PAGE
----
Overwintering apple tree seedling/sapling
I’ve tried doing google searches for an answer to my question but have found highly different responses so thought I would ask my question here given the folks responding here are in my area. I live in Toronto and have just started to grow an apple tree from seed. I already know that apple trees don’t grow true from seed but out of four that I planted this one survived and is thriving so I have to see if I can keep this wee one going. :-) Who knows… maybe I’ll get the next big thing in apples. LOL
So my question is… how do I overwinter this seedling? Currently it’s about 6.5cm (2.5″) and I’m assuming by fall might be at least 15cm (1/2′) or more if it keeps growing at its current rate. The conflicting results I read were 1. Let it go dormant (keep it outside to allow this) then bring it indoors and keep it cool so it doesn’t break dormancy and 2. Bring it indoors and keep it growing and that dormancy is only needed to get fruiting to happen which of course this seedling is too young to do regardless.
Should I do either of these or should I plant it come fall? I am a bit concerned it might not survive especially if we get a winter like we did last year.
I came across this response here: http://www.torontomastergardeners.ca/askagardener/apple-tree-seedlings/ but again this talks about setting buds and the chilling requirement which I don’t think is applicable to a first year seedling but correct me if I’m wrong.
I would like to be as sure as possible that I’m doing the right thing. This seed actually germinated in my fridge over this past winter so I’d hate to lose it this coming winter by not doing the best thing possible for it. :-)
Thanks for any advice possible.
What a lovely project! As you know that apple trees do not produce apples that are true from seed I won’t repeat those cautions. I assume that you just want to see if you can actually grow an apple tree.
I agree with the response to the earlier post to Toronto Master Gardeners and suggest that you do not try bringing your seedling inside for the winter. If you were to do so you would want to keep it in either an unheated garage or a cold cellar. There is always the risk that it will dry out (or get overwatered) as happens with many woody plants that are brought indoors. Instead keep it outside. I suggest that you plant it in a spot where it will be protected from the worst of winter winds. You could do this either in the pot or directly in the ground. If the location is not where you ultimately want the apple tree to grow, I suggest burying the pot in the ground, making sure that the soil covers the top of the pot. You want creating conditions which will protect the roots, to the extent possible, to ensure that they do not dry out and are protected to the extent possible from the freeze/thaw cycle. Make sure that you water well before freezeup. You could mulch the buried container, or the young seedling with sawdust, wood chips or leaves to insulate against freeze/thaw. Try and make sure that mulch is not right next to the stem of the seedling as otherwise you will have created cozy conditions for any mice, rabbits etc. that might chose to nest under the mulch for the winter and nibble on your seedling. Your greatest risks in wintering outdoors are the roots drying out, rodents and freezing/thawing. Taking steps to mitigate against these risk should let your seedling survive and thrive outdoors throughout the winter..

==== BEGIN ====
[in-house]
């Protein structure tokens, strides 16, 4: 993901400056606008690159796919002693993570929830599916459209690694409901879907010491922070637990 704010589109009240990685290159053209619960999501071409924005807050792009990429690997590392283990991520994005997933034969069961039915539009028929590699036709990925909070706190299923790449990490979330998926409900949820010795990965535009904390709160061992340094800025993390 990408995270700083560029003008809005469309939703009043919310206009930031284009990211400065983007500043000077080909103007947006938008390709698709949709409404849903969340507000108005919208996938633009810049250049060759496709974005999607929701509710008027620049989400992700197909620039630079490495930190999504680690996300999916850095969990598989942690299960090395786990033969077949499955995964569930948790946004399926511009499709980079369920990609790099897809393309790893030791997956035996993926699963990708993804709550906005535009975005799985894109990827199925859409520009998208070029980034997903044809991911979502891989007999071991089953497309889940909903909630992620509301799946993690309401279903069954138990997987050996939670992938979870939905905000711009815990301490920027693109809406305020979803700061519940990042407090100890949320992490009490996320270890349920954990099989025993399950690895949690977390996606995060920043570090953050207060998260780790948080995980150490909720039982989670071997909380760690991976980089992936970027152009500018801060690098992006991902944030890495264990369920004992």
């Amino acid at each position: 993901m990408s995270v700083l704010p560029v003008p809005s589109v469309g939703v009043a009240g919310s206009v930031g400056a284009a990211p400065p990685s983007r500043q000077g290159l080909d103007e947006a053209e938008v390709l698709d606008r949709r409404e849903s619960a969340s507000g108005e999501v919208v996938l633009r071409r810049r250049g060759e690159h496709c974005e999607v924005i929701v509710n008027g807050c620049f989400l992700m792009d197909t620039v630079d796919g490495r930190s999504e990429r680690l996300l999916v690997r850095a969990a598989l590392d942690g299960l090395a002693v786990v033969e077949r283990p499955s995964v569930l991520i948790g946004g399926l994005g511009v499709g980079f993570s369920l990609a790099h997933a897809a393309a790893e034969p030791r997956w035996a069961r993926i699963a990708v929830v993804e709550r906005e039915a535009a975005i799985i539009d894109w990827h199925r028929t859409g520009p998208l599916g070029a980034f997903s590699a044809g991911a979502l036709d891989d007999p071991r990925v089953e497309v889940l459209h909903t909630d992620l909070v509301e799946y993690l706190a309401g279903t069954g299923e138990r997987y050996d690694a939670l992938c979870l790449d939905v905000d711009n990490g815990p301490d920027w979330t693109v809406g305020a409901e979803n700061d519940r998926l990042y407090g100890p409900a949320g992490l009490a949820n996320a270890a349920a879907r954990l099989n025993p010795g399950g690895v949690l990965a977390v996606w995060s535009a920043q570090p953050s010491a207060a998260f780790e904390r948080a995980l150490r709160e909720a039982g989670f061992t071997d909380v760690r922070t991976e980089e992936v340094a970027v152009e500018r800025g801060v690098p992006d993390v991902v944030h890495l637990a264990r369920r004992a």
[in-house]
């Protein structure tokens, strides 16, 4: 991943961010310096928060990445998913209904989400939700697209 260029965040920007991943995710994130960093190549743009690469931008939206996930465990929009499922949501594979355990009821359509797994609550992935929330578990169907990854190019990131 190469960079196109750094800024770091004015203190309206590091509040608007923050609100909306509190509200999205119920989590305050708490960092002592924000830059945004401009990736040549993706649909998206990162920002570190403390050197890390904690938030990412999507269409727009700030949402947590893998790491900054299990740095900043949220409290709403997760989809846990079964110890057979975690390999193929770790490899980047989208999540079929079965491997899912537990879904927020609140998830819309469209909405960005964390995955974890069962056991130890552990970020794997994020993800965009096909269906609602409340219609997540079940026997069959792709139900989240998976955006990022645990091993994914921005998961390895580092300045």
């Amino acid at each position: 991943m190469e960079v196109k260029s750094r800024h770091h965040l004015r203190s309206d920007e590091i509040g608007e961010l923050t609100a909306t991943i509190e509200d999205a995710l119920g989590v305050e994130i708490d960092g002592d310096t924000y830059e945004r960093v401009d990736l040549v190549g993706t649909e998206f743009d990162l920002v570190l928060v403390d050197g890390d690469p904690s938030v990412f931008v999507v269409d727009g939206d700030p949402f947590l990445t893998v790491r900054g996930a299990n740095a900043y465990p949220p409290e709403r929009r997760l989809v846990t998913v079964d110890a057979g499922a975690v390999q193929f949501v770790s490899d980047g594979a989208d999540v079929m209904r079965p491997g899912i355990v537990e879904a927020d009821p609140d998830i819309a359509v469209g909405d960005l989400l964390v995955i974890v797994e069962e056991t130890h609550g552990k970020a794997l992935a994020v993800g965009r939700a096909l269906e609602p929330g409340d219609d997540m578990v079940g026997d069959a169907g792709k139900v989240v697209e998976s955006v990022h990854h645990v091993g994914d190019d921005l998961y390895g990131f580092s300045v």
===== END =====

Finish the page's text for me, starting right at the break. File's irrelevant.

Should you consider trying to grow your seedling on in a pot, here is a link to a very informative article from Orchard People who gave a workshop at Evergreen Brickworks on how to overwintering fruit trees https://orchardpeople.com/preparing-your-potted-fruit-tree-for-winter/
Good luck with your seedling.